Stone argued that “the ballots in Nevada on election night should be seized by federal marshalls and taken from the state” because “they are completely corrupted” and falsely said that “we can prove voter fraud in the absentees right now.” He specifically called for Trump to have absentee ballots seized in Clark County, Nevada, an area that leans Democratic. Stone went on to claim that “the votes from Nevada should not be counted; they are already flooded with illegals” and baselessly suggested that former Sen. Harry Reid (D-NV) should be arrested and that Trump should consider nationalizing Nevada’s state police force.
Beyond Nevada, Stone recommended that Trump consider several actions to retain his power. Stone recommended that Trump appoint former Rep. Bob Barr (R-GA) as a special counsel “with the specific task of forming an Election Day operation using the FBI, federal marshals, and Republican state officials across the country to be prepared to file legal objections and if necessary to physically stand in the way of criminal activity.”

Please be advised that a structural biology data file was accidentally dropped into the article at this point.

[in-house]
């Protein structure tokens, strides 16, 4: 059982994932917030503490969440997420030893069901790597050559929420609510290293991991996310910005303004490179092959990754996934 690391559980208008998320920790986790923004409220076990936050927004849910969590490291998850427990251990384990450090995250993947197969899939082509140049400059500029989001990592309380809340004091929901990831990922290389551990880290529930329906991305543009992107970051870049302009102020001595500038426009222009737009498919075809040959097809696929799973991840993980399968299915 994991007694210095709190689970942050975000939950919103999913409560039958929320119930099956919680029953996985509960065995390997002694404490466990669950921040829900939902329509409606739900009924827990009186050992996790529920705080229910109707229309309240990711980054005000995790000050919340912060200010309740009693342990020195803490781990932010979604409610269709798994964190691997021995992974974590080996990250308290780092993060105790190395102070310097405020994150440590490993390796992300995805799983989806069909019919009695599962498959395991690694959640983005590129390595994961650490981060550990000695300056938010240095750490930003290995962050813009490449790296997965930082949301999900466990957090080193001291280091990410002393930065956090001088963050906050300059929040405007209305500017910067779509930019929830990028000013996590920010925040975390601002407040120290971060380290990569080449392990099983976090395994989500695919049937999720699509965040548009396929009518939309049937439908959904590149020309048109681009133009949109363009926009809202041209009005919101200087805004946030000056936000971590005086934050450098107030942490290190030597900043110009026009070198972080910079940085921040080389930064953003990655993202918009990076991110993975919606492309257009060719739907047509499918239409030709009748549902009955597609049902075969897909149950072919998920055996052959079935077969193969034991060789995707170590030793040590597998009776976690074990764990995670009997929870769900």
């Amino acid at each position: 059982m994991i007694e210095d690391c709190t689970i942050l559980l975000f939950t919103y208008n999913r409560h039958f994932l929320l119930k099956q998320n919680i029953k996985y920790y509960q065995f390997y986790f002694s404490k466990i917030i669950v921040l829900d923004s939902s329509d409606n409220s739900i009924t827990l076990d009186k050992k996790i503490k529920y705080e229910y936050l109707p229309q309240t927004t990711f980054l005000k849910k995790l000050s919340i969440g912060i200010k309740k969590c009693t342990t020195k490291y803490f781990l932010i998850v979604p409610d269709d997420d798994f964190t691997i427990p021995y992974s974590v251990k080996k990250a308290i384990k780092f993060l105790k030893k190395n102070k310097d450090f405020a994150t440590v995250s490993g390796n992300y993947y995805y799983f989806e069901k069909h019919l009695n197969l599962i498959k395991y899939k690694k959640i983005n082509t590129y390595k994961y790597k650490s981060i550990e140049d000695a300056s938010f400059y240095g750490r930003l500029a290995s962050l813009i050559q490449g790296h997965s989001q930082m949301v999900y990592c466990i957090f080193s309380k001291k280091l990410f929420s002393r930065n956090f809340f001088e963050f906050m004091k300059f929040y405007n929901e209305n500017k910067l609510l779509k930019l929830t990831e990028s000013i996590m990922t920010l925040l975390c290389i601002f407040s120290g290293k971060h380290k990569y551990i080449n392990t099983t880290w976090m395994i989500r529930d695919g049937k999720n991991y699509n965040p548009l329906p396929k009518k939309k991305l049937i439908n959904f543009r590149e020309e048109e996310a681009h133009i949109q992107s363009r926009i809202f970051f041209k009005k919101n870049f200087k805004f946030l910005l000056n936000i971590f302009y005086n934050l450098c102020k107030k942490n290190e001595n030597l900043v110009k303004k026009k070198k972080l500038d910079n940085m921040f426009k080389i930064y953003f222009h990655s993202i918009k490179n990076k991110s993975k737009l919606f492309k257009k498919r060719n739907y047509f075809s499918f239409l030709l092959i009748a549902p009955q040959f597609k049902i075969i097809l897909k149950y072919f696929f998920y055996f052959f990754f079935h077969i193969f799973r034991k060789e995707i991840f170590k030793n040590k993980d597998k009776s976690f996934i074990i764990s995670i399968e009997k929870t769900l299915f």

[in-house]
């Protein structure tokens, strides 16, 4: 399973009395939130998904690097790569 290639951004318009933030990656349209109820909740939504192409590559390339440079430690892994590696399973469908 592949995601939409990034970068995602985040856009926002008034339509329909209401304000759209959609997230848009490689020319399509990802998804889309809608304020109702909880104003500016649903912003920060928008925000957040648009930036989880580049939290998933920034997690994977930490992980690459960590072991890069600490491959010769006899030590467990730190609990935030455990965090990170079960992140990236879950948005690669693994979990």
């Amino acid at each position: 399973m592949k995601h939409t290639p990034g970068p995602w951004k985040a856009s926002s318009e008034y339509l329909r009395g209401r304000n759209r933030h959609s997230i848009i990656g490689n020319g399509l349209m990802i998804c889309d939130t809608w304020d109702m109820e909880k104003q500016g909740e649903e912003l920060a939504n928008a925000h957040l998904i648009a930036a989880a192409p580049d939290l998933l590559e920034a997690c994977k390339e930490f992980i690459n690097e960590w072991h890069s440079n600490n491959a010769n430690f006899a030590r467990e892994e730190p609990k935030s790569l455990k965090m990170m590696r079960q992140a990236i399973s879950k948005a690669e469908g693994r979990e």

Stone also urged Trump to consider declaring “martial law” or invoking the Insurrection Act and then using his powers to arrest Facebook CEO Mark Zuckerberg, Apple CEO Tim Cook, “the Clintons” and “anybody else who can be proven to be involved in illegal activity.”
Real or Onion?
Onion or Not Onion?
The only interesting thing to me is that they pick Roderick Vereen over Carmen Cabarga in Group 57:
It’s that breadth of state and federal experience that makes him [Vereen] the more-solid candidate in this race. He ran for Congress in 2010 and for Miami-Dade State Attorney in 2012.
In his candidate interview, he spoke with a deeper knowledge of how judges can be unfair to defendants — in ways he would not. He says that he appreciates judges who ask lawyers from both the State Attorney and Public Defender offices to “get together before court and decide what will move forward, what will not, what’s continued. That way, Vereen says, they don’t have to give the judge a long explanation of their positions. It helps move things along, Vereen said. Otherwise, he said, “Families are waiting all day.”
We find him the more-seasoned candidate in this race.